What she said...

in case you were confused, cows are female
Other people looking at the tiresome sameness of female characters (visually) versus the startling variation in male characters' faces
Animated characters should have a visual representation of their characters, they are designed, not cast and so every curve, angle and idiosyncrasy is deliberately added - or left out. Which sort of suggests that the female characters are themselves less well developed and differentiated in terms of attitude, characteristics, behaviour.
Have we really not progressed since the days of 3fold women virgin/warrior, mother and crone?Babe, Carer, and Wicked Witch. I wonder how many animators (heterosexual male) are happily married - you know, to an actual real woman with attitudes, ambitions and mis-matched underwear?


Black & White

Finally, after years and miles and forgetting what I'd even written, and losing heart and pretending not to care (draw breath) and hoping they hadn't changed their minds...THE BOOK is out. A text book, a theory, some big words, Colin the Dog immortalised in black and white (and no green). Available here http://www.brownsbfs.co.uk/Product/Dobson-Julia/Mapping-Cinematic-Norths--International-Interpretations-i/9783034318952. First brainiac thing Ive written since the PhD (and covering a totally different area). If anyone ever reads it, do search Youtube for the accompanying video...
Now I've an idea to serialise Colin's trip in the form of a blog...not a piece of academic writing obviously, but an account of his travels as a serialised...um...surrealist novelette? Since I have actually been to Norway ( though not via North Utsire sadly), and seen the northern lights (Iceland, and again, sadly not from a hottub but a very cold hilltop cowering in the windshadow of a coach), I might be able to pull this off. Now, if I can just learn to speak Dog...


Animation Pig-out!

still from Mr Madila. Rory Waudby-Tolley 2016
...at the ASFF festival. It runs over the weekend so I can actually go, although I still wish schedulers would consider the possibility that someone might want to watch (eg) ALL 6 of the animation sessions - rather than a random selection or a broad overview - and not schedule them back-to-back on opposite sides of York!! However, manged to do all 6, one family friendly (but the not the one I really wanted to see) and a couple of randomly selected experimental/ artists selections. ... 60 films over the weekend. Plus, caught a samba band, some art galleries and a couple of specialist shops, with time left over to walk the walls. Hoorah!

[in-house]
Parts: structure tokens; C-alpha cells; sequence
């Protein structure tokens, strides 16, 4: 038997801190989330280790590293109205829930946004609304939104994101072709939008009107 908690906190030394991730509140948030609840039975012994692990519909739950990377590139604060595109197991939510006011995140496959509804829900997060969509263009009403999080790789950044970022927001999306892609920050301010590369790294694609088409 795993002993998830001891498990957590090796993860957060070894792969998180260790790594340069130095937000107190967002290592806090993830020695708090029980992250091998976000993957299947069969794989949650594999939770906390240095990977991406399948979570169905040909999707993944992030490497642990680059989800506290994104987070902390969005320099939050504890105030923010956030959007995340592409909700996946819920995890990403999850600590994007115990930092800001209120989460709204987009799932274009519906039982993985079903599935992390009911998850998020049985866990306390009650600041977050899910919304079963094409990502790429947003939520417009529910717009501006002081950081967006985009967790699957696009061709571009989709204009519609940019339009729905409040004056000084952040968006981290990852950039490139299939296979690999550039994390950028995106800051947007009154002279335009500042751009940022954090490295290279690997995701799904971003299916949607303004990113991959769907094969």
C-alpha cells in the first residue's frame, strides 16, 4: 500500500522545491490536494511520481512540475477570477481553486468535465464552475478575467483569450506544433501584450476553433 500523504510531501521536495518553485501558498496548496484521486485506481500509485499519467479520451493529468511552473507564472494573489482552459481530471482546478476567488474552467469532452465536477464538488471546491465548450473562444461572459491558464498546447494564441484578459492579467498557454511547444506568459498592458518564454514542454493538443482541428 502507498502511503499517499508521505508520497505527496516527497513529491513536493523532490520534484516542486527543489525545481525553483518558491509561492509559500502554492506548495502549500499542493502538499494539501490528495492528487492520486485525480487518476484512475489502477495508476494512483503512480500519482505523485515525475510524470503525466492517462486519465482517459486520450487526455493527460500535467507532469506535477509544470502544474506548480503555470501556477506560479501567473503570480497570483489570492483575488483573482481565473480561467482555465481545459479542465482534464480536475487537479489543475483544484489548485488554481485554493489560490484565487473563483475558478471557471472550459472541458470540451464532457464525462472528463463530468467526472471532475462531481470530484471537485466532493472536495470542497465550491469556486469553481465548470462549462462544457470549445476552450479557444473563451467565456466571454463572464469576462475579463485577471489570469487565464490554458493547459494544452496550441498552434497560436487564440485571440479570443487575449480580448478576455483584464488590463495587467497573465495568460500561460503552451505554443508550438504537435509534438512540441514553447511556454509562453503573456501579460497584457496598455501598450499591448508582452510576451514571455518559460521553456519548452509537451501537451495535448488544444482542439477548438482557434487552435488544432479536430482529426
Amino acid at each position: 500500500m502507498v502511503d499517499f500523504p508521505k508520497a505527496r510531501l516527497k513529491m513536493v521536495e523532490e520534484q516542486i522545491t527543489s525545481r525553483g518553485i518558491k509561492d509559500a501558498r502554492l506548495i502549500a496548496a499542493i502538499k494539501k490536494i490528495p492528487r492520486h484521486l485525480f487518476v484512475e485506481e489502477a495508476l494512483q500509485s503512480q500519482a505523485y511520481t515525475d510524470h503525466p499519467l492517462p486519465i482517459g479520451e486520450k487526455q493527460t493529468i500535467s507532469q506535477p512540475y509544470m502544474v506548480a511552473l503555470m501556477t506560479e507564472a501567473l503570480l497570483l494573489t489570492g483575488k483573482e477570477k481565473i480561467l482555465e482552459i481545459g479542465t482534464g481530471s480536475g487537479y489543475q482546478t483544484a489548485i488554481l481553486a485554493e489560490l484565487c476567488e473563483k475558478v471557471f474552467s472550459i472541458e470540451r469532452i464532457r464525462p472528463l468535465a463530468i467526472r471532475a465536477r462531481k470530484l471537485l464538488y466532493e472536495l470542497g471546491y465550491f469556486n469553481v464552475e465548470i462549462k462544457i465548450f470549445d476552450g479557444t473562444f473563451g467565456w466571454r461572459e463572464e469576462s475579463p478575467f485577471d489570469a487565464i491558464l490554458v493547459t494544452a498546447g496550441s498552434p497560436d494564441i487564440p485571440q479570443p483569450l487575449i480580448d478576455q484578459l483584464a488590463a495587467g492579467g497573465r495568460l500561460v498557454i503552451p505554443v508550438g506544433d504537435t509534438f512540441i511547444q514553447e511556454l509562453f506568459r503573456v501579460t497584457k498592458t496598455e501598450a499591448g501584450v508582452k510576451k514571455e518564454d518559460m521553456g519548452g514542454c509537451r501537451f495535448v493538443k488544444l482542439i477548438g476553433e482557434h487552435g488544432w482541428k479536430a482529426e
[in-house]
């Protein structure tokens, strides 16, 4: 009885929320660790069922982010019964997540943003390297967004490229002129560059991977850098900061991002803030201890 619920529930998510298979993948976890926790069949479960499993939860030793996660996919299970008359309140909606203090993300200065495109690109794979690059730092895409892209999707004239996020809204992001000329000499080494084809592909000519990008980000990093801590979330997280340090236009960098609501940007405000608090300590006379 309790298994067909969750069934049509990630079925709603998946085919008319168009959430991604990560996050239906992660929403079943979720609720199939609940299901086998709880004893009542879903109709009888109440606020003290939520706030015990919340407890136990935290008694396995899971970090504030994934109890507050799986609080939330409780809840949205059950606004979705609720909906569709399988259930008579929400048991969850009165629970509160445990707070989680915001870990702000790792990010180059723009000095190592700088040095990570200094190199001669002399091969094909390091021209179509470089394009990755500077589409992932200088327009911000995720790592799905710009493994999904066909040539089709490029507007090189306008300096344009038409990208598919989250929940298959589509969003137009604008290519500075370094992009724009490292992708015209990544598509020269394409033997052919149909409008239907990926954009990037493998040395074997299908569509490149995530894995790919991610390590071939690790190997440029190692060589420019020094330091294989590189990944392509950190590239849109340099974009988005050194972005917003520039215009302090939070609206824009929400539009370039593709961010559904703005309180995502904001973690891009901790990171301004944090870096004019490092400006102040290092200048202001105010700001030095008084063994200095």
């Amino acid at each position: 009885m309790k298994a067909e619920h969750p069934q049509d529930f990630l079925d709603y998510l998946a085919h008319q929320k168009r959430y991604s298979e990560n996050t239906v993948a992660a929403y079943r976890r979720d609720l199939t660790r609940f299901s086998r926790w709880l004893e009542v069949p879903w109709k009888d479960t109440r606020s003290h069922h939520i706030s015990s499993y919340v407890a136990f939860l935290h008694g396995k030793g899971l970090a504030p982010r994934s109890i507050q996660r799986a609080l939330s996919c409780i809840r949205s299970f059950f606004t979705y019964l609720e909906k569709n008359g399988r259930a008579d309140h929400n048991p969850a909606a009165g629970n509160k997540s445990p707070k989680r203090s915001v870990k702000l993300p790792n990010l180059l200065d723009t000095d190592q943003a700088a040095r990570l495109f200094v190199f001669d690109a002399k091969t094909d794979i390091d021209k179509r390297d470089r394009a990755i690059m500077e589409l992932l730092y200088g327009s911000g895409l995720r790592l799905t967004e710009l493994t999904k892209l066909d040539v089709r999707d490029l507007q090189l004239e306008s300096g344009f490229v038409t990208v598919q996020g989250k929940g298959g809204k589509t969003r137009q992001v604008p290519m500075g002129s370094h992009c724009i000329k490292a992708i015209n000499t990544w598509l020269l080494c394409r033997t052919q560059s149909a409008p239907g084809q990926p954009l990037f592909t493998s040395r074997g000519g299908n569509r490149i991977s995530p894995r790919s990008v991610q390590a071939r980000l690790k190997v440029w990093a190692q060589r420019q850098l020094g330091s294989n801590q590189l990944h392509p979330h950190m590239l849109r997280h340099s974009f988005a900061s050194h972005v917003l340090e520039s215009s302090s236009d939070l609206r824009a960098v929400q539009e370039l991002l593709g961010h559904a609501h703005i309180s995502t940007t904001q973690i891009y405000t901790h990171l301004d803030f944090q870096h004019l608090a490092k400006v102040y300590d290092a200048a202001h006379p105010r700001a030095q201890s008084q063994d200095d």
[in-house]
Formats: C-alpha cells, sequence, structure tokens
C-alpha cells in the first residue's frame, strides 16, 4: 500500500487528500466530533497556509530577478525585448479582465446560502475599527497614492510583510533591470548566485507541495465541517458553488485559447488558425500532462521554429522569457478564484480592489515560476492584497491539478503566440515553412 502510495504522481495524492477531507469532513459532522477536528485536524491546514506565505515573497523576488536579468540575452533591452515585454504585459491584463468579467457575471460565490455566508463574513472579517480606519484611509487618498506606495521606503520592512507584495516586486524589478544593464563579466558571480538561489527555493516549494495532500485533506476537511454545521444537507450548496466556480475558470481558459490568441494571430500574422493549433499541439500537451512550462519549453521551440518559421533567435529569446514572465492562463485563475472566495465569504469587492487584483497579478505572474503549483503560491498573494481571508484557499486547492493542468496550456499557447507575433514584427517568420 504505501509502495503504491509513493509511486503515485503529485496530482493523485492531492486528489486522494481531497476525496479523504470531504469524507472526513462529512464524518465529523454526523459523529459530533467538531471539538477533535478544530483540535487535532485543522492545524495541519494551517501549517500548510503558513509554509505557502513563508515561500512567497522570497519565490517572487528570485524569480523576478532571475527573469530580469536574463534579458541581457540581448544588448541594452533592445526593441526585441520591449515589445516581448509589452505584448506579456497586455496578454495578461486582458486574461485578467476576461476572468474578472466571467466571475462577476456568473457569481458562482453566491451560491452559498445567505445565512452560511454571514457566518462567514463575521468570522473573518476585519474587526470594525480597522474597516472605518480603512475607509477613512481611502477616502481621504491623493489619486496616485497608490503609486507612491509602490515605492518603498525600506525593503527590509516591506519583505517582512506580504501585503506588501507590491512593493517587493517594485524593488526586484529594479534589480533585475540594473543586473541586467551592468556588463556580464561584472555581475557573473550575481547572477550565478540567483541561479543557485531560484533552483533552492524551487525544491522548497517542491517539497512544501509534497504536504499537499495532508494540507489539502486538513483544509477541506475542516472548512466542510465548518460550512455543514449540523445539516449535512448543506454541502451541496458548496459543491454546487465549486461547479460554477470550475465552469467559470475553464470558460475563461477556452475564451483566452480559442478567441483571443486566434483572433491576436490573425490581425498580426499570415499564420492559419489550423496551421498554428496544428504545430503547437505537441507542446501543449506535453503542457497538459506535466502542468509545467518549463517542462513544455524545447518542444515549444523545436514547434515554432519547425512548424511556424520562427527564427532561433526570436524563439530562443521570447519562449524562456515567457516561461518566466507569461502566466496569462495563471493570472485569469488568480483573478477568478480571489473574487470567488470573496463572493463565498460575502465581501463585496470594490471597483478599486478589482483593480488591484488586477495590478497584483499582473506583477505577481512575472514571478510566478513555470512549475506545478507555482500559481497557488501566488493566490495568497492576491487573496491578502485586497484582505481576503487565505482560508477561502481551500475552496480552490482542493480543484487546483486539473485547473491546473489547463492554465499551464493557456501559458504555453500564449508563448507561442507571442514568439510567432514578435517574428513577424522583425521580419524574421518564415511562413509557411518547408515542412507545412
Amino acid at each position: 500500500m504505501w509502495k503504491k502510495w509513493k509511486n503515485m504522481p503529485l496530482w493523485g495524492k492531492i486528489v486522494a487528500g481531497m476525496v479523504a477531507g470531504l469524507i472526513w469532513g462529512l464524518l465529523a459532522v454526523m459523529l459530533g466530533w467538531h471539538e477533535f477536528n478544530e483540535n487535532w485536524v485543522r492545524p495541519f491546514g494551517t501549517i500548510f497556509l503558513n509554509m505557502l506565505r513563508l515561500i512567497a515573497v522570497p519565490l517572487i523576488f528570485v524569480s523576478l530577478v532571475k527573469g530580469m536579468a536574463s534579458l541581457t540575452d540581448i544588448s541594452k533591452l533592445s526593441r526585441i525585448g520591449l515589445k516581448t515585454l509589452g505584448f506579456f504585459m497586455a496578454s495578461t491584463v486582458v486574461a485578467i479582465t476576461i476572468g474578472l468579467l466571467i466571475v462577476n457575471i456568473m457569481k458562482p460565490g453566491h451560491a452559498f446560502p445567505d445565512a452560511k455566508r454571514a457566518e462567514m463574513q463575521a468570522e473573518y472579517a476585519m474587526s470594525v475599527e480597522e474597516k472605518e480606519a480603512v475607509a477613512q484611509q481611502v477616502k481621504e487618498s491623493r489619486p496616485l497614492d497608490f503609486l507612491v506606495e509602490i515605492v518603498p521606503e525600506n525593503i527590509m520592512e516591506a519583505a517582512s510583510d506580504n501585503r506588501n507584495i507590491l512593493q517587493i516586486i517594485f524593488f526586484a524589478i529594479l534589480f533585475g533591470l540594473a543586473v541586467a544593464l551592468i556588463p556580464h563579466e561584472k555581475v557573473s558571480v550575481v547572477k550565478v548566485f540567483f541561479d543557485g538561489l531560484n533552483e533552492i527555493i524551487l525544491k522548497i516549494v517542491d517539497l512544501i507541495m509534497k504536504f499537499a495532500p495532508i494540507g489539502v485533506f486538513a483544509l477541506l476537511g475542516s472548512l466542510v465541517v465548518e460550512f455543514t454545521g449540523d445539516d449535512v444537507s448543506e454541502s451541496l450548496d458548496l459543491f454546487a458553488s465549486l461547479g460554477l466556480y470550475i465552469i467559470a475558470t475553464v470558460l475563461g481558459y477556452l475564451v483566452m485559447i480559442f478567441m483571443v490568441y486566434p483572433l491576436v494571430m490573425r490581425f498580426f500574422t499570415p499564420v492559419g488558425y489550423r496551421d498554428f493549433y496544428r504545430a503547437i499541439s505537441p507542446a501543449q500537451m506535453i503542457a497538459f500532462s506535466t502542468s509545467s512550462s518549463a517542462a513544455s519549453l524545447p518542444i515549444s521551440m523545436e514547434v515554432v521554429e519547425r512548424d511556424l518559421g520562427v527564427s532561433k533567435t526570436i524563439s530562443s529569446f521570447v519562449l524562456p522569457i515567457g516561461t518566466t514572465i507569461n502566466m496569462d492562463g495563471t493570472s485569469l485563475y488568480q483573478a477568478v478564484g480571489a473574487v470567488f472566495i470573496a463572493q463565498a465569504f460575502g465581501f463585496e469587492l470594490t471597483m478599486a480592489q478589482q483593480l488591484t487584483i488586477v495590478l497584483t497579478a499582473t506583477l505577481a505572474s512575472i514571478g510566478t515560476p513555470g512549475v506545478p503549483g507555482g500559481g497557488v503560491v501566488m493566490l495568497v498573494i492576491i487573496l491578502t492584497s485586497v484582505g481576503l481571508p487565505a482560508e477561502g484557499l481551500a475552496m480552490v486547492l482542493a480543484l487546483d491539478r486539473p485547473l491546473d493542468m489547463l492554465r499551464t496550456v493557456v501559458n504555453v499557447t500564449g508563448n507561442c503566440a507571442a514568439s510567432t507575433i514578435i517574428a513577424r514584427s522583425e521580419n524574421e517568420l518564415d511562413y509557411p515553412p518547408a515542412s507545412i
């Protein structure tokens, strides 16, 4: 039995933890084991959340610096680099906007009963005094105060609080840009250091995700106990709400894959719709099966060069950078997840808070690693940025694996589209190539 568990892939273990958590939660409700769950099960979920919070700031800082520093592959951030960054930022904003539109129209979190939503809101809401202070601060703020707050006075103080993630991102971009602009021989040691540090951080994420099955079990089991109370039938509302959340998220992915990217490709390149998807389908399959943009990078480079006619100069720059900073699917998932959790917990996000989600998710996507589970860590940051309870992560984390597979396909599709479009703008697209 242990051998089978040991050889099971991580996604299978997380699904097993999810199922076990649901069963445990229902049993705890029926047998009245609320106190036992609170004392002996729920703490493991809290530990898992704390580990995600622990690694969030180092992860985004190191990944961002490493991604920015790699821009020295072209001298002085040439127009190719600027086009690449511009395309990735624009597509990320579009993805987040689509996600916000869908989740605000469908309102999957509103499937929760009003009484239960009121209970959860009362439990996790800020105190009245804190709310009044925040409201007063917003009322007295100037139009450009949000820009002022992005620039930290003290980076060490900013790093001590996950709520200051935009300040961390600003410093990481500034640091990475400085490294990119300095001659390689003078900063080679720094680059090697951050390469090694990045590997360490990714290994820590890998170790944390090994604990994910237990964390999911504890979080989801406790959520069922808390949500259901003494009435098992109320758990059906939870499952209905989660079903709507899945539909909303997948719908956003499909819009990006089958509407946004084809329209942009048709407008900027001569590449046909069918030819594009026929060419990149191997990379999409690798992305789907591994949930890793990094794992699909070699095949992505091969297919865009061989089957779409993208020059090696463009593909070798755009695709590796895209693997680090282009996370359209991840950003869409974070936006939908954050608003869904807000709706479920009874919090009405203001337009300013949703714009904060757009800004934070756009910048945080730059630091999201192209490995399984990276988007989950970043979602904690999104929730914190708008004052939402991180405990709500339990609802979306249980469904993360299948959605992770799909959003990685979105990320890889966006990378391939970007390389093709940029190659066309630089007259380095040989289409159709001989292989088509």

This year again a major theme seems to be autobiographical and "illustratory" - adaptations of existing stories which have a narrator reading the story. Some of these have no "events" , more an exploration of feelings or relationships, which makes the animation a challenge but also renders the images incomprehensible without the sound. Is this a good thing? The sound and vision should be integrated and complimentary...or a bad thing? I remember being taught back in artschool days that if a (static image) cartoon wasn't funny without the caption, then it wasn't funny...which I suppose should also work for sad/ mysterious/ challenging/ mindbogglingly thought-provoking...etc
For myself I like the challenge of working without dialogue or narrators, (as opposed to the hideous technical challenge of lipsynching).
So I saw some great imagery, some interesting stories, (and some horrors)... but my favourite in the festival was Mr Madila...or the Colour of Nothing. It had great pace, propelled along by a well-considered dialogue which ranged from the profound to the ridiculous with a natural rhythm. The drawings were energetic and expressive; the humour made it popular with the audience but it was more than jokey - after I stopped laughing I went away thinking about it...about why it was so affecting and about what the colour, and the importance, of nothing might be.
check out the trailer...